When these students return to me broken and embittered, I tell them these two things. I have them go over their particular situation and those of others that they know have gone down the wrong path. I ask them what do they see? Is there a common denominator? We explore their emotions and accept that its alright to feel this way but we must move on. They search me for answers when the answers are inside of them but they are too young to know that now. It is our job as adults to provide wisdom and not just be “the cool parent” or “the cool adult”. This generation is looking for guidance and formula that they can follow when there really isn’t one. So, I give them what I know to be true. Learn, whether it be the traditional way or an untraditional way. But, learn, read, explore. And if you are going to do these things to better yourself and open doors, then do not slaughter your dreams by dealing with the wrong people. We all make decisions in life and the old adage still holds true: Birds of a feather flock together.
Sometimes we think that staying “down” with others will inspire them and lift them up but, it does the reverse. What inspires greatness is walking in your own light and excellence and when those who want the same for themselves are ready to obtain it, they will come and follow you!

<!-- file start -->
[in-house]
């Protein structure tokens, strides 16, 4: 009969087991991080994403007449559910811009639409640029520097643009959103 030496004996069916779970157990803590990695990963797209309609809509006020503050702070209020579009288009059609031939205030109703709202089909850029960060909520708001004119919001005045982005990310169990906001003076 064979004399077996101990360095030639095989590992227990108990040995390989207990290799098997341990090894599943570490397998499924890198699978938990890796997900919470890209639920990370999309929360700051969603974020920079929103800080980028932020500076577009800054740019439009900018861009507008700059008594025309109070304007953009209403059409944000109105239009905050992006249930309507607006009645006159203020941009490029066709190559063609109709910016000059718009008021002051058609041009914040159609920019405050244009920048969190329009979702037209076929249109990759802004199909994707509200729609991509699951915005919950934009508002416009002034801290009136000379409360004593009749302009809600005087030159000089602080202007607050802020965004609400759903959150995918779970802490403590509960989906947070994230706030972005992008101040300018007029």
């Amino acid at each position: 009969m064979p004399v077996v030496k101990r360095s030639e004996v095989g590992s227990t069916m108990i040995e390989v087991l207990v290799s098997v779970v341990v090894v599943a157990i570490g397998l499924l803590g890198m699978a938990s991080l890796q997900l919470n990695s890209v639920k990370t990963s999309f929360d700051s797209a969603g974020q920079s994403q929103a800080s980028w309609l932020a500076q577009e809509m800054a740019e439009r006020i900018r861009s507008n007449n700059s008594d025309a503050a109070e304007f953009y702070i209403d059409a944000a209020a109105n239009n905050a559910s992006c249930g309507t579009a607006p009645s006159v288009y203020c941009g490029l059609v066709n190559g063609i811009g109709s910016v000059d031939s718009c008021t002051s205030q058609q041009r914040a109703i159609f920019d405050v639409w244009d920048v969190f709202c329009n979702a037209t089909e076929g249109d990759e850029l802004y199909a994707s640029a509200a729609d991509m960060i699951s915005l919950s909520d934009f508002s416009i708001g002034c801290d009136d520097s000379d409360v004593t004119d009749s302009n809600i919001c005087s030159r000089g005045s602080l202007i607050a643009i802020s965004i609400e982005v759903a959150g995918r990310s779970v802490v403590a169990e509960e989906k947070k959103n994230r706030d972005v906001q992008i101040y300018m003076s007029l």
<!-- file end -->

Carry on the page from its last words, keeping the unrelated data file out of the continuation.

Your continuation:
It is the beginning of the school year and the perfect time to latch onto your child’s excitement for school before it fades away and possible bad habits start to creep in, resurface, etc. I’m sure you all have received some version of their students rights and responsibilities handbook that requires your signature, updated school supply lists, and countless emergency care forms. Well, take the time to set your child up for a year of success. It will save you some stress and alert your child that you are in their corner and plan on being involved as much as possible. Here is a list of tips:
1. Send an email – make it personal, introduce yourself and give a little background about your child that the teacher may not get from looking at past standardized test scores. This will accomplish a few things. First, your email address will now be in their system and they will be able to easily reach you throughout the day if issues arise in the classroom. As a teacher myself, I know that it is easier to get time to respond to an email than to make a call. Also, my emails like many other educators come directly to my phone. Secondly, the teacher will be able to use the information within your email to better help the child in front of them. Thirdly, the earlier this done, the quicker it is for a teacher to put a face of one of their 120 students with a name.